Mental health outcomes of ethnic identity and acculturation among British-born children of immigrants from Turkey.
Cavdar D., McKeown S., Rose J.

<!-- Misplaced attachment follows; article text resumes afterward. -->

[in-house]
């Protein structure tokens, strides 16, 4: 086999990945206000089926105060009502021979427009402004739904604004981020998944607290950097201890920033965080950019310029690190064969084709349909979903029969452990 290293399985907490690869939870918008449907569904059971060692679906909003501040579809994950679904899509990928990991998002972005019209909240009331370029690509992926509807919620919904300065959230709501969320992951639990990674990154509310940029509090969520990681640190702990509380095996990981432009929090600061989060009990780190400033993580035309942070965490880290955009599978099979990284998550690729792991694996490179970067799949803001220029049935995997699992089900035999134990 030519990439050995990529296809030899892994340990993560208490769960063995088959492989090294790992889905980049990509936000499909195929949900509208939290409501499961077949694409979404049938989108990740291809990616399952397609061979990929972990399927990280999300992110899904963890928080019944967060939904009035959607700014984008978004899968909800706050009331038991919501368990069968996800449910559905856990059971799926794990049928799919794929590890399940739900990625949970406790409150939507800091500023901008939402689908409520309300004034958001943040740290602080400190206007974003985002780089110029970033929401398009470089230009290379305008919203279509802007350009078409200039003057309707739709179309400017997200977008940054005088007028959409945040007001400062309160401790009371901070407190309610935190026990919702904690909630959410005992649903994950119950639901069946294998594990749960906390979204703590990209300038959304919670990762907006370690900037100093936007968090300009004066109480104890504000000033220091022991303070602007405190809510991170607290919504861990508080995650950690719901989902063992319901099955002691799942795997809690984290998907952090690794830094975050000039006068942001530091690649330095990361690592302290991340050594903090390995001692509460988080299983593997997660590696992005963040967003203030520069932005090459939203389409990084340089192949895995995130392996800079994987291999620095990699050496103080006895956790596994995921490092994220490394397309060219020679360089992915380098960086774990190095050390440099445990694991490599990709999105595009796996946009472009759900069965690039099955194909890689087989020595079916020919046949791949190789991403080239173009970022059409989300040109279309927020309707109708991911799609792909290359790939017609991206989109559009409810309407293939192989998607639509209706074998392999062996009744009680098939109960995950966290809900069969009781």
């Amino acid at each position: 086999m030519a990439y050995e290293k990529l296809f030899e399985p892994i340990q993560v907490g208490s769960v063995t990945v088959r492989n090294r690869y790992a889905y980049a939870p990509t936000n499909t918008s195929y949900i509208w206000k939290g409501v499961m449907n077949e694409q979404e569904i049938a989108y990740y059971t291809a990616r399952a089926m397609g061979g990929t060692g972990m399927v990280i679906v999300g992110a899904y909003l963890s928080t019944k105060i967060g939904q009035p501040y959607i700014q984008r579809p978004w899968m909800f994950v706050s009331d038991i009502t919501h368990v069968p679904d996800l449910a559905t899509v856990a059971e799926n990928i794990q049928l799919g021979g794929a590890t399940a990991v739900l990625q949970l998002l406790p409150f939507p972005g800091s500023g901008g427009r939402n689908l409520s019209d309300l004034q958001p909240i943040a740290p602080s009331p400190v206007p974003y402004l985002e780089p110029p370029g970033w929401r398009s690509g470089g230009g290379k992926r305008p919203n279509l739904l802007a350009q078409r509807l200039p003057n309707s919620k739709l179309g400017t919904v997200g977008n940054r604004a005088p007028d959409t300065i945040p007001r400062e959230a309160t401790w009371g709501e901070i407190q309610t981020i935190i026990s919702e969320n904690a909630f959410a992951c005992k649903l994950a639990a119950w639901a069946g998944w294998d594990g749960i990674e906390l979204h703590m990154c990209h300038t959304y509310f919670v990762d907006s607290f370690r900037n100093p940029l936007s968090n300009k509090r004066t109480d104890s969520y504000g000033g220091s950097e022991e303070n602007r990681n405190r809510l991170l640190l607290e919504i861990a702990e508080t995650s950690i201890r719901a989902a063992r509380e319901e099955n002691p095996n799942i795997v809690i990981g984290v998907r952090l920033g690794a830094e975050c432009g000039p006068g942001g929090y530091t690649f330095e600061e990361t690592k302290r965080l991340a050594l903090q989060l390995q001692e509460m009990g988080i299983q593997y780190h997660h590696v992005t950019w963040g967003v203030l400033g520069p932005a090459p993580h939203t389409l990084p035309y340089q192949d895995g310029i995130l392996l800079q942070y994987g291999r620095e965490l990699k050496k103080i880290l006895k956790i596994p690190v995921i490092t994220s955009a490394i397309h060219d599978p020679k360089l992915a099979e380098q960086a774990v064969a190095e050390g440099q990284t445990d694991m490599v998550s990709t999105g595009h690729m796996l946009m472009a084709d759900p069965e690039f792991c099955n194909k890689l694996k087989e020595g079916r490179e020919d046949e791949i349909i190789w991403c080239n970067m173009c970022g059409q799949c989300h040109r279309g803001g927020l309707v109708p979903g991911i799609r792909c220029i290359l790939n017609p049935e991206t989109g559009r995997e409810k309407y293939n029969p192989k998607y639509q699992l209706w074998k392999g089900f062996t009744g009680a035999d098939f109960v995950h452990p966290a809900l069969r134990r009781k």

Identity development can be challenging for adolescents, particularly those from immigrant families who are required to make sense of their identity whilst accommodating themselves into different cultures. For second-generation ethnic minority adolescents, these identity formation processes may range from harmony/effectiveness to conflict/stress, having consequences for acculturation and for mental health. Focusing on an underexplored area of research, the present study aimed to examine the relationships between ethnic identity, acculturation orientations, and mental health outcomes among second-generation Turkish adolescents (16-18 years old) in England. Data were collected using a self-report survey (N = 220) and analyzed using structural equation modelling. Results demonstrated that ethnic identity was positively associated with positive mental health and that each ethnic identity component (exploration, resolution, affirmation) was differently associated with life satisfaction, self-esteem, psychological well-being, and depression. Ethnic identity was also positively related to separation and negatively to marginalization whilst no relationships were observed between integration, separation or marginalization, and mental health. Mediation analysis determined that ethnic identity was negatively associated with assimilation and in turn, more positive mental health. Findings demonstrate the complexity of understanding the nature and effects of ethnic identity for second-generation adolescents and have important implications for theory and practice.